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Haloperidol (Norodol)

Clinical Effects:

BUTYROPHENONES
  • USES: Butyrophenones include the typical antipsychotics, droperidol and haloperidol. They are primarily used for treatment of schizophrenia and mood disorders. They are also used as an adjunct in migraines, states of acute psychosis and agitation, and nausea and vomiting. PHARMACOLOGY: In therapeutic doses, butyrophenones are D2 receptor antagonists. Antagonizing D2 neurotransmission is thought to treat the positive symptoms of schizophrenia. It also interferes with other receptors, such as acetylcholine muscarinic receptors (M1 and M2), histamine receptor (H1), and alpha adrenergic receptors. TOXICOLOGY: In overdose, butyrophenones cause CNS depression and sedation. Hypotension can develop from alpha adrenergic blockade. These agents are also antagonists of the delayed rectifier potassium current blockade which can lead to QTc prolongation and possibly torsades de pointes. EPIDEMIOLOGY: With increasing use of atypical antipsychotics, exposure to butyrophenones is less common. Severe toxicity is uncommon and deaths have rarely been reported. MILD TO MODERATE TOXICITY: Mild to moderate toxicity typically consists of CNS depression and sedation. Dystonia may also occur. SEVERE TOXICITY: Severe toxicity includes more profound CNS depression that can lead to coma. However, significant respiratory depression is uncommon in single agent exposures. Other CNS symptoms can develop, such as delirium and agitation, psychosis, and hallucinations; severe agitation can lead to hyperthermia. Seizures and hypotension can also develop. Torsades de pointes may occur. Neuroleptic malignant syndrome (NMS) can occur, characterized by hyperthermia and autonomic dysfunction, muscle rigidity, and altered mental status. ADVERSE EFFECTS: Common adverse effects with therapeutic dosing include hypotension, constipation, xerostomia, extrapyramidal symptoms, somnolence, and blurred vision.

Range of Toxicity:

BUTYROPHENONES
  • TOXICITY: Adults who have ingested 300 mg haloperidol have experienced life-threatening symptoms, but some have had severe reactions with therapeutic dosing. Toxic concentrations have not been established. THERAPEUTIC DOSE: DROPERIDOL: ADULT: Initial maximum dose is 2.5 mg IM/IV, may repeat 1.25 mg dose based on patient response, caution is advised. CHILD (2 to 12 years): 0.1 mg/kg IV. HALOPERIDOL: ADULT: 0.5 to 5 mg orally 2 or 3 times daily. CHILD (3 to 12 years, 15 to 40 kg): 0.05 to 0.15 mg/kg/day in divided doses, 2 or 3 times daily.
BUTYROPHENONES
  • Support: MANAGEMENT OF MILD TO MODERATE TOXICITY: Supportive care is the mainstay of treatment for butyrophenone toxicity. Evaluate for co-ingestants, intravenous fluids for volume expansion, and benzodiazepines for agitation or delirium. Benztropine or diphenhydramine for acute dystonia. MANAGEMENT OF SEVERE TOXICITY: If CNS depression is severe, intubation and ventilation may be required to protect the airway. Intravenous fluid expansion is initial therapy for hypotension, and vasopressors may also be used if hypotension persists. For agitation and delirium, benzodiazepines should be given. If severe psychomotor agitation and hyperthermia develop, or other signs of NMS, sedation, intubation, and external cooling should be initiated. For QTc prolongation, ensure electrolytes are corrected and monitor for torsades de pointes.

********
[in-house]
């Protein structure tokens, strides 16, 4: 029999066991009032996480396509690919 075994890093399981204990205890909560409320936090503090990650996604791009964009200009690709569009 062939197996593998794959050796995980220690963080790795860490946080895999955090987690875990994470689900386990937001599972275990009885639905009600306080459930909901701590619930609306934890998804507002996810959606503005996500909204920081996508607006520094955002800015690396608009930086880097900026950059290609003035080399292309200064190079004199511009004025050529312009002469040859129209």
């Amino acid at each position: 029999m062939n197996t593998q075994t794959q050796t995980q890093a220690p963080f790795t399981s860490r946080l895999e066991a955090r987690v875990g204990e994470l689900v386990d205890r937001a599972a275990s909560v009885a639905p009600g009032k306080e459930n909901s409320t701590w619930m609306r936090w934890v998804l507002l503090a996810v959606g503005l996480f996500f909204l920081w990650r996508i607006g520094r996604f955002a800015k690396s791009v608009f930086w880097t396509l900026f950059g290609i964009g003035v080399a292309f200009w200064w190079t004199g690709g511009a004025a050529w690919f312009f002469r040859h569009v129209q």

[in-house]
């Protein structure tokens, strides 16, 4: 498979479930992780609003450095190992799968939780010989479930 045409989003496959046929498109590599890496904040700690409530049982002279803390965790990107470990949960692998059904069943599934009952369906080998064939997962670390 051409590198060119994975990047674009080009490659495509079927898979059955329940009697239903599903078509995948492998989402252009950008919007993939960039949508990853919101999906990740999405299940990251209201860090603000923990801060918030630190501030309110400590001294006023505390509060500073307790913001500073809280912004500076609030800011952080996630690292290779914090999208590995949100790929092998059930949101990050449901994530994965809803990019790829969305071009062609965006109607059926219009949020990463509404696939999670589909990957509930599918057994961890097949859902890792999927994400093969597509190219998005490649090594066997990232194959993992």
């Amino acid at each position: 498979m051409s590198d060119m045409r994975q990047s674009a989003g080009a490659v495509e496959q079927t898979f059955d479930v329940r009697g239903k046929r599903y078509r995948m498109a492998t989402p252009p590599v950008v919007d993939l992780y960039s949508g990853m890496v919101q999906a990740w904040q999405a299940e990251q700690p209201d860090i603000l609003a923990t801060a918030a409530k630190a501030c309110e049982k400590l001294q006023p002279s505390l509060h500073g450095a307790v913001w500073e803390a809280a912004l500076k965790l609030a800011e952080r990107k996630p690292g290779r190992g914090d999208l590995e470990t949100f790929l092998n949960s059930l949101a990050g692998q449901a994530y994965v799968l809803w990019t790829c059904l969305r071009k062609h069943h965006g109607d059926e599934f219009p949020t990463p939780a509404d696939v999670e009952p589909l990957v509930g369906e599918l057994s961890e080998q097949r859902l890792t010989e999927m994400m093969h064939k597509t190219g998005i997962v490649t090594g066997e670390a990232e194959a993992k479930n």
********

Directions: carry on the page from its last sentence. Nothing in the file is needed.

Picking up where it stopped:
• Decontamination: PREHOSPITAL: Charcoal can be considered if a large or polypharmacy overdose has occurred. However, the patient should have an alert mental status and be able to take it voluntarily. HOSPITAL: Typically there is no role for lavage. Charcoal can be considered if a large or polypharmacy overdose has occurred. However, the patient should have an alert mental status and be able to take it voluntarily.
  • Airway management: Intubation and ventilation may be needed in a large or polypharmacy overdose when severe CNS depression and coma develop and the patient is unable to protect the airway.
  • Antidote: None
  • Drug-induced dystonia: DYSTONIC REACTION: ADULT: BENZTROPINE: 1 to 4 mg once or twice daily IV or IM (max, 6 mg/day); 1 to 2 mg of the injection will usually provide quick relief in emergency situations, OR DIPHENHYDRAMINE: ADULT: 10 to 50 mg IV at a rate not exceeding 25 mg/minute or deep IM (max, 100 mg/dose; 400 mg/day). CHILDREN: Diphenhydramine: 5 mg/kg/day or 150 mg/m(2)/day IV divided into 4 doses at a rate not to exceed 25 mg/min, or deep IM (max,, 300 mg/day). Not recommended in premature infants and neonates.
  • Monitoring of patient: Monitor vital signs and mental status. Initiate continuous cardiac monitoring and obtain an ECG. Monitor serum electrolytes. Other laboratory tests should be obtained to evaluate for other co-ingestants as needed. Concentrations can be measured, but are typically done at reference laboratories and are not useful in acute care management.
  • Enhanced elimination procedure: There is no role for enhanced elimination, including multidose activated charcoal, hemodialysis, and hemoperfusion, due to large volume of distribution.
  • Patient disposition: HOME CRITERIA: Patients with low dose supratherapeutic ingestions who are asymptomatic or with mild sedation can be watched at home. OBSERVATION CRITERIA: Patients with a deliberate overdose, or who are symptomatic, should be observed in the emergency department for 6 to 8 hours, or until symptoms have resolved. ADMISSION CRITERIA: Patients who have severe toxicity or prolonged toxicity should be admitted until symptoms have resolved. CONSULT CRITERIA: Consult a medical toxicologist or poison center for patients with severe toxicity.
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